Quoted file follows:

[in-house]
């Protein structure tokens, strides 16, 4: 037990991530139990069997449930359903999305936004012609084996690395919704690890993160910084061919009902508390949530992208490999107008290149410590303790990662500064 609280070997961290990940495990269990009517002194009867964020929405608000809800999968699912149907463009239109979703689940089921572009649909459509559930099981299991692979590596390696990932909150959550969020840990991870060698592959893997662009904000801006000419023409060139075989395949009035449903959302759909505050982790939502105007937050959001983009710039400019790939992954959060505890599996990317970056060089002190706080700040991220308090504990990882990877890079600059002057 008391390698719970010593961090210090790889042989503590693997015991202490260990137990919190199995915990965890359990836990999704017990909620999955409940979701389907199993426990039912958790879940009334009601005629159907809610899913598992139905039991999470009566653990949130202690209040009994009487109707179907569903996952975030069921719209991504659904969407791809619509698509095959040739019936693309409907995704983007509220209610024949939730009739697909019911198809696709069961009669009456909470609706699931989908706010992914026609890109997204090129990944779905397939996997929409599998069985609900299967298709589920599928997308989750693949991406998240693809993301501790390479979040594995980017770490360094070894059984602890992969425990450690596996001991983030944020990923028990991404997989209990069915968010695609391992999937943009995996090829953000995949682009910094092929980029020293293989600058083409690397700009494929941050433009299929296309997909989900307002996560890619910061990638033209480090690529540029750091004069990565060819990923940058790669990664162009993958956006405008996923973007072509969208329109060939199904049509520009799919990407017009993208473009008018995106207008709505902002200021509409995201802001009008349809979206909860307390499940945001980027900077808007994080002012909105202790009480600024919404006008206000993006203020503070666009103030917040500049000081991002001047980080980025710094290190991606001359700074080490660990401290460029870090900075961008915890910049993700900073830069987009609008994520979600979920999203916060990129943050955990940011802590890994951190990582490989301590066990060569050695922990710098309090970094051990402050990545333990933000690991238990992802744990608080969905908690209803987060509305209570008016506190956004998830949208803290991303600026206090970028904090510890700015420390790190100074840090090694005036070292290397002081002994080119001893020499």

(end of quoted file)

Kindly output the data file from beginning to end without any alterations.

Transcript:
[in-house]
């Protein structure tokens, strides 16, 4: 037990991530139990069997449930359903999305936004012609084996690395919704690890993160910084061919009902508390949530992208490999107008290149410590303790990662500064 609280070997961290990940495990269990009517002194009867964020929405608000809800999968699912149907463009239109979703689940089921572009649909459509559930099981299991692979590596390696990932909150959550969020840990991870060698592959893997662009904000801006000419023409060139075989395949009035449903959302759909505050982790939502105007937050959001983009710039400019790939992954959060505890599996990317970056060089002190706080700040991220308090504990990882990877890079600059002057 008391390698719970010593961090210090790889042989503590693997015991202490260990137990919190199995915990965890359990836990999704017990909620999955409940979701389907199993426990039912958790879940009334009601005629159907809610899913598992139905039991999470009566653990949130202690209040009994009487109707179907569903996952975030069921719209991504659904969407791809619509698509095959040739019936693309409907995704983007509220209610024949939730009739697909019911198809696709069961009669009456909470609706699931989908706010992914026609890109997204090129990944779905397939996997929409599998069985609900299967298709589920599928997308989750693949991406998240693809993301501790390479979040594995980017770490360094070894059984602890992969425990450690596996001991983030944020990923028990991404997989209990069915968010695609391992999937943009995996090829953000995949682009910094092929980029020293293989600058083409690397700009494929941050433009299929296309997909989900307002996560890619910061990638033209480090690529540029750091004069990565060819990923940058790669990664162009993958956006405008996923973007072509969208329109060939199904049509520009799919990407017009993208473009008018995106207008709505902002200021509409995201802001009008349809979206909860307390499940945001980027900077808007994080002012909105202790009480600024919404006008206000993006203020503070666009103030917040500049000081991002001047980080980025710094290190991606001359700074080490660990401290460029870090900075961008915890910049993700900073830069987009609008994520979600979920999203916060990129943050955990940011802590890994951190990582490989301590066990060569050695922990710098309090970094051990402050990545333990933000690991238990992802744990608080969905908690209803987060509305209570008016506190956004998830949208803290991303600026206090970028904090510890700015420390790190100074840090090694005036070292290397002081002994080119001893020499």